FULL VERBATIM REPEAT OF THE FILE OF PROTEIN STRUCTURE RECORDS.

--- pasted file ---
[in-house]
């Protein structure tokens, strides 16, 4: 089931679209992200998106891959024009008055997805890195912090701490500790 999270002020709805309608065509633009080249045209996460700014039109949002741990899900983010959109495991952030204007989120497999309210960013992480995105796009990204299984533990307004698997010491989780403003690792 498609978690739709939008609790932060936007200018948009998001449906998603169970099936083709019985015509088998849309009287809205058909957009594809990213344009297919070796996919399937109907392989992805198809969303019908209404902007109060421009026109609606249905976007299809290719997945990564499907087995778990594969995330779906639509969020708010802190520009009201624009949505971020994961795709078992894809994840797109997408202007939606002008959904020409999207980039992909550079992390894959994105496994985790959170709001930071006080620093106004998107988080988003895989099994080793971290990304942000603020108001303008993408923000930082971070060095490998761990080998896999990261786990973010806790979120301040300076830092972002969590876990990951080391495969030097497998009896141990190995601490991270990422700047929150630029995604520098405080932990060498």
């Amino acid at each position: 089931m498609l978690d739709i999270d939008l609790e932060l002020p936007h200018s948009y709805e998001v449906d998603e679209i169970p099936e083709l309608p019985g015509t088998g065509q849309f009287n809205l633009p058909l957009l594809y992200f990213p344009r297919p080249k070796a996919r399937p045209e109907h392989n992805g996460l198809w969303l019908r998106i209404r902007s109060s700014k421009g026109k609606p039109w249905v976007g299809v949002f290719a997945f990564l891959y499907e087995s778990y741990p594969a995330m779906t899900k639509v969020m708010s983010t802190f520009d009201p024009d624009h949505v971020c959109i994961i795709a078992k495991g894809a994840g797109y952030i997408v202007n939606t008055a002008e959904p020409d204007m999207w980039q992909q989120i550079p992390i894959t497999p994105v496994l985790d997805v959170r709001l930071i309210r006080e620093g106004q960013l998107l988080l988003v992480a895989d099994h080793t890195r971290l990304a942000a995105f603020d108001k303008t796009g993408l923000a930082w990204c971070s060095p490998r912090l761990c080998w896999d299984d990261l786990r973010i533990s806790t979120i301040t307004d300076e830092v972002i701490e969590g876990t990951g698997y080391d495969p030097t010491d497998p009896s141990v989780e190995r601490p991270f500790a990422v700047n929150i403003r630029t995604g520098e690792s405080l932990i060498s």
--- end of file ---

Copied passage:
[in-house]
């Protein structure tokens, strides 16, 4: 089931679209992200998106891959024009008055997805890195912090701490500790 999270002020709805309608065509633009080249045209996460700014039109949002741990899900983010959109495991952030204007989120497999309210960013992480995105796009990204299984533990307004698997010491989780403003690792 498609978690739709939008609790932060936007200018948009998001449906998603169970099936083709019985015509088998849309009287809205058909957009594809990213344009297919070796996919399937109907392989992805198809969303019908209404902007109060421009026109609606249905976007299809290719997945990564499907087995778990594969995330779906639509969020708010802190520009009201624009949505971020994961795709078992894809994840797109997408202007939606002008959904020409999207980039992909550079992390894959994105496994985790959170709001930071006080620093106004998107988080988003895989099994080793971290990304942000603020108001303008993408923000930082971070060095490998761990080998896999990261786990973010806790979120301040300076830092972002969590876990990951080391495969030097497998009896141990190995601490991270990422700047929150630029995604520098405080932990060498």
């Amino acid at each position: 089931m498609l978690d739709i999270d939008l609790e932060l002020p936007h200018s948009y709805e998001v449906d998603e679209i169970p099936e083709l309608p019985g015509t088998g065509q849309f009287n809205l633009p058909l957009l594809y992200f990213p344009r297919p080249k070796a996919r399937p045209e109907h392989n992805g996460l198809w969303l019908r998106i209404r902007s109060s700014k421009g026109k609606p039109w249905v976007g299809v949002f290719a997945f990564l891959y499907e087995s778990y741990p594969a995330m779906t899900k639509v969020m708010s983010t802190f520009d009201p024009d624009h949505v971020c959109i994961i795709a078992k495991g894809a994840g797109y952030i997408v202007n939606t008055a002008e959904p020409d204007m999207w980039q992909q989120i550079p992390i894959t497999p994105v496994l985790d997805v959170r709001l930071i309210r006080e620093g106004q960013l998107l988080l988003v992480a895989d099994h080793t890195r971290l990304a942000a995105f603020d108001k303008t796009g993408l923000a930082w990204c971070s060095p490998r912090l761990c080998w896999d299984d990261l786990r973010i533990s806790t979120i301040t307004d300076e830092v972002i701490e969590g876990t990951g698997y080391d495969p030097t010491d497998p009896s141990v989780e190995r601490p991270f500790a990422v700047n929150i403003r630029t995604g520098e690792s405080l932990i060498s």